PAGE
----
The Bangladesh Textile Mills Association (BTMA) has urged woven and knit garment makers to open back-to-back letters of credit (LCs) and purchase yarn from the local market in order to avoid the stockpile of unsold yarn and save US dollars.
In order to help them deal with the problem brought on by the unsold yarn, the textile millers also urged that the government increase the Export Development Fund (EDF) allocation from $20 million to $30 million.
Mohammad Ali Khokon, president of the organisation, placed the demands at a press conference at the BTMA office in Dhaka yesterday.
The textile industry insiders said the country's apparel makers are receiving low export orders due to the ongoing global economic crisis, which has created a low demand for yarn. Amid the situation, the government hiked gas price up to 178% for industries, which lost their competitiveness.
That is why apparel makers are importing yarn to keep competitiveness as the yarn is cheaper than local millers' price, though Bangladesh's textile sector has enough capacity to meet knitwear sector's yarn demand and the country is also facing a severe forex reserve crisis.
According to the BTMA, 2,71,783 tonnes of yarn local textile millers exported in the January-April period this year were valued at Tk9,643 crore, which was 4,00,923 tonnes valued at Tk15,992 crore in the same tenure of 2022. During the period, Bangladesh imported 2,75,143 tonnes of yarn for Tk10,616 crore; it was 4,60,168 tonnes in April last year for Tk17,436 crore.
In April, local textile millers sold per kg of yarn at $3.1, which was $4.85 in the same month last year, data shows.
Zubair Spinning Mills, a sister concern of Noman Group, Managing Director Abdullah Zubair told The Business Post that their monthly gas bill rose by Tk30 crore to Tk68 crore after the recent price hike.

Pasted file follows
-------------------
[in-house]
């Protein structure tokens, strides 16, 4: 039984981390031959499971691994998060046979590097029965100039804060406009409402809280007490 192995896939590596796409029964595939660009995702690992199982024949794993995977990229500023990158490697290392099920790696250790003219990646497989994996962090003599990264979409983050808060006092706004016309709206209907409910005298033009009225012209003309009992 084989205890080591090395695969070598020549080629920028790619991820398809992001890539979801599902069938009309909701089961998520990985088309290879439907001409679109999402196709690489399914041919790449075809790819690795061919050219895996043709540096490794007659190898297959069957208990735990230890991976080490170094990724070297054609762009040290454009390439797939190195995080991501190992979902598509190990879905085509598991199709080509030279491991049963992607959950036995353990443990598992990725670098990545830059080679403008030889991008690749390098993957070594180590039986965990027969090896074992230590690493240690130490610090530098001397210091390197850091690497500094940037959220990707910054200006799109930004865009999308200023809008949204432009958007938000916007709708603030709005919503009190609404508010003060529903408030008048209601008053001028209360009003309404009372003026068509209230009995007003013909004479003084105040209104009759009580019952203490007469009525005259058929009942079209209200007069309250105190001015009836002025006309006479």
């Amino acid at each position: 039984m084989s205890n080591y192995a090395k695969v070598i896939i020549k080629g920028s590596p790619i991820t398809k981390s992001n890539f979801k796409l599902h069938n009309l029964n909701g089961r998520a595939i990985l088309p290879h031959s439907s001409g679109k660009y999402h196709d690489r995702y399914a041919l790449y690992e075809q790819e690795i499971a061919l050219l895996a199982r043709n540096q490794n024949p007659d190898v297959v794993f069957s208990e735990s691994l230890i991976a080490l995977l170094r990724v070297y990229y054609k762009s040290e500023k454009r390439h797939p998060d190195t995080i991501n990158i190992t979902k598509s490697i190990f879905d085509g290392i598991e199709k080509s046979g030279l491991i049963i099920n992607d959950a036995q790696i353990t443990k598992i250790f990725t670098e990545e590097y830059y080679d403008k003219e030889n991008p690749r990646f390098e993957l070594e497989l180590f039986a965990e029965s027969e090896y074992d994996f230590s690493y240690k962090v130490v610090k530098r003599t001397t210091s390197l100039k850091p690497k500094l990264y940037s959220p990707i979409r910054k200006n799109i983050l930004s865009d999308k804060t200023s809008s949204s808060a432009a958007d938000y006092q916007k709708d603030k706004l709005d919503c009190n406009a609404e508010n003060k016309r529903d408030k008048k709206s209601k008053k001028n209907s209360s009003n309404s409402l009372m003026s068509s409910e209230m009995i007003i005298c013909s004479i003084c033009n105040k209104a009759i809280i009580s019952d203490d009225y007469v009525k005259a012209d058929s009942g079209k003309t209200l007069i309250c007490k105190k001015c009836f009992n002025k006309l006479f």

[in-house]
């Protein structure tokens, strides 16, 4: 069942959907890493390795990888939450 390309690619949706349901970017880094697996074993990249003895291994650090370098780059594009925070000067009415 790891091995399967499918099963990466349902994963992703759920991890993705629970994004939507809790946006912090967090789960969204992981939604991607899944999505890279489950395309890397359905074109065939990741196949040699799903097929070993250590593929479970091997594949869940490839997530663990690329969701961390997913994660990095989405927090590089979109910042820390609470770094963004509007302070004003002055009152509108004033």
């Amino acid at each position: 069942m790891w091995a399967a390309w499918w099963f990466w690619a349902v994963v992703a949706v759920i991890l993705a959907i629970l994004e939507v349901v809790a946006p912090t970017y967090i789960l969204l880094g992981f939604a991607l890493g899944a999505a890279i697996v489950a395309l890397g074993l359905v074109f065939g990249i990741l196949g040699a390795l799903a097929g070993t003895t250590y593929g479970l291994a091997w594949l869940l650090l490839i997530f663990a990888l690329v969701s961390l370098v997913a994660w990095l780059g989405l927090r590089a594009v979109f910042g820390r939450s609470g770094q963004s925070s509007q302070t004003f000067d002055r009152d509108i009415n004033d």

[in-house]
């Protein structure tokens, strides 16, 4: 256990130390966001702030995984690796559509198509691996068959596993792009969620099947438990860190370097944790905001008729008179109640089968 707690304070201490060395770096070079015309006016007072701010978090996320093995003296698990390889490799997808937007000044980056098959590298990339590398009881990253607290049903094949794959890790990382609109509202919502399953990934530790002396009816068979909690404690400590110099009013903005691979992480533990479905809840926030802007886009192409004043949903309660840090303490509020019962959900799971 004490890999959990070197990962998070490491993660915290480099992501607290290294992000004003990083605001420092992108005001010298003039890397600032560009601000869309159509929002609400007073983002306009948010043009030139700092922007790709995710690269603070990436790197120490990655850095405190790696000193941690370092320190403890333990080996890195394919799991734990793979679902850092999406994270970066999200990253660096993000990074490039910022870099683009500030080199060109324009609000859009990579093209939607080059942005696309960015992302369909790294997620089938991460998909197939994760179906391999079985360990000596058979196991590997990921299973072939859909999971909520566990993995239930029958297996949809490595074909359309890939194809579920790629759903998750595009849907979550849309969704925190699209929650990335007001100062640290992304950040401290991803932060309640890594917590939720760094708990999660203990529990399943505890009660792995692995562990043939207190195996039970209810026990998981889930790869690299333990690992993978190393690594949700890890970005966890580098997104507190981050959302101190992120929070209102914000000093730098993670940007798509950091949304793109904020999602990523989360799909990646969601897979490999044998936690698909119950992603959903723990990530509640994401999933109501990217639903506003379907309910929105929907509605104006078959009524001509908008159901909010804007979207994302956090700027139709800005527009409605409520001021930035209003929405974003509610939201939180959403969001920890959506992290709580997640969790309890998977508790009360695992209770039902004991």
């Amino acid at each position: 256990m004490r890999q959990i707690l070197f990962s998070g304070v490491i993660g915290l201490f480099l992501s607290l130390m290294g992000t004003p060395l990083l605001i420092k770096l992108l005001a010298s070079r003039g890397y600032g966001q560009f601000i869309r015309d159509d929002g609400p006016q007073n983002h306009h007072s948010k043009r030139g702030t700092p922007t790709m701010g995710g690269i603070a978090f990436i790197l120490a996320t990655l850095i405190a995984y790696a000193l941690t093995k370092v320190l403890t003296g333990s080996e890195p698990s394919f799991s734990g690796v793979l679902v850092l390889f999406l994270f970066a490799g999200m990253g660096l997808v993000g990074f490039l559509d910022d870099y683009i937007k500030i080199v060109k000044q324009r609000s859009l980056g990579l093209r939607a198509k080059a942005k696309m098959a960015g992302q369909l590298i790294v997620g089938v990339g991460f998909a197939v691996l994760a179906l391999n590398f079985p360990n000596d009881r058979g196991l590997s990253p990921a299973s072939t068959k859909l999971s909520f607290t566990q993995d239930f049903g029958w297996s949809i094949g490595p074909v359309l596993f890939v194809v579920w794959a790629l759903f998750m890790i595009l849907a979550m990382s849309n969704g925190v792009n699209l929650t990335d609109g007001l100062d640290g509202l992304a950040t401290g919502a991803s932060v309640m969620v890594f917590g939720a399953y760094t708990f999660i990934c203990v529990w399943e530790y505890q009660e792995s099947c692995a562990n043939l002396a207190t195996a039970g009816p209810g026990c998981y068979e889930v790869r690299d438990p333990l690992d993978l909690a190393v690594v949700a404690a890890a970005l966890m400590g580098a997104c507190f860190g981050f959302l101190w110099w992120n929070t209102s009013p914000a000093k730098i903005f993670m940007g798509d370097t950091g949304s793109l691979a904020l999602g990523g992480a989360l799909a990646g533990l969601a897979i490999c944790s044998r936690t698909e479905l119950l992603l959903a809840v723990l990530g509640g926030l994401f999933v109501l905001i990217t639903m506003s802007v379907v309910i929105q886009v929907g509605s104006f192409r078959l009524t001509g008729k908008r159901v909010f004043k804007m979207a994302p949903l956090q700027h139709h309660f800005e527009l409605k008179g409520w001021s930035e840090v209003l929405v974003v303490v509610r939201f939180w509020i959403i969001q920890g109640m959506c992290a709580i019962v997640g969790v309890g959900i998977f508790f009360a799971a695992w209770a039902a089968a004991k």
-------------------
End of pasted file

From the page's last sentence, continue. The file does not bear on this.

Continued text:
Zubair said, "If the price is not reduced, our annual gas bill will rise by at least Tk350 crore, and we cannot make profit. How will we survive?"
Due to the gas price hike, our yarn and fabrics production cost has also increased, which has impacted our exports. Now we have yarn and fabrics worth millions in our stocks," he added.
Mosharaf Textile's Chairman Md Mosharaf Hossain said, "We paid an additional gas bill as the government hiked its price, which increased yarn price up to 30%. But the gas pressure situation is still unchanged. On the other hand, due to the high price of yarn, we lost competitiveness.
"That is why apparel manufacturers are importing yarn at cheaper price – although we lost foreign currency due our imports. Now most of the millers have large stocks of yarn in their warehouses."
The BTMA president said the central bank reduced the EDF from $7 billion to $4.5 billion and also cut an individual's borrowing limit for the textile sector from $30 million to $20 million.
"The move came at a time when we are in a severe crisis, and the factory millers are highly dependent on the funds. Although the central bank issued another Tk10,000 crore fund for exporters to purchase raw materials, it is not helpful for exporters."
Khokon said fabrics and clothes worth millions of dollars enter Bangladesh from the neighbouring country and Pakistan every year through illegal channels, which also threaten the local market-based textile millers.
"We are not only suffering from the illegal cross-border trading, the government is also losing a large amount of revenue. I urge the authorities to take proper initiatives to protect illegal clothes and fabrics trading," he added.